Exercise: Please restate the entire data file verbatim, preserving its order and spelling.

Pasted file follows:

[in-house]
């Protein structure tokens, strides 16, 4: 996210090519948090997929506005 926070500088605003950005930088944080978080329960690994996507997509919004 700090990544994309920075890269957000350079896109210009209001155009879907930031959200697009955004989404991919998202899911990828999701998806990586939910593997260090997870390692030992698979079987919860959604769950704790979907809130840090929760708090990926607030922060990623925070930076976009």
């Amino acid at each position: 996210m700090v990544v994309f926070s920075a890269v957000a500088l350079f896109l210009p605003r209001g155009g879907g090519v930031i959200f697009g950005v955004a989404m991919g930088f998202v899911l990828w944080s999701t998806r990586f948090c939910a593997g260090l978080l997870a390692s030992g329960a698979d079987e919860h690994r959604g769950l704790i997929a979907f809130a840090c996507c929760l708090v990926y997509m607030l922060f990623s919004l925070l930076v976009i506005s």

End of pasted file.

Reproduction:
[in-house]
């Protein structure tokens, strides 16, 4: 996210090519948090997929506005 926070500088605003950005930088944080978080329960690994996507997509919004 700090990544994309920075890269957000350079896109210009209001155009879907930031959200697009955004989404991919998202899911990828999701998806990586939910593997260090997870390692030992698979079987919860959604769950704790979907809130840090929760708090990926607030922060990623925070930076976009």
């Amino acid at each position: 996210m700090v990544v994309f926070s920075a890269v957000a500088l350079f896109l210009p605003r209001g155009g879907g090519v930031i959200f697009g950005v955004a989404m991919g930088f998202v899911l990828w944080s999701t998806r990586f948090c939910a593997g260090l978080l997870a390692s030992g329960a698979d079987e919860h690994r959604g769950l704790i997929a979907f809130a840090c996507c929760l708090v990926y997509m607030l922060f990623s919004l925070l930076v976009i506005s």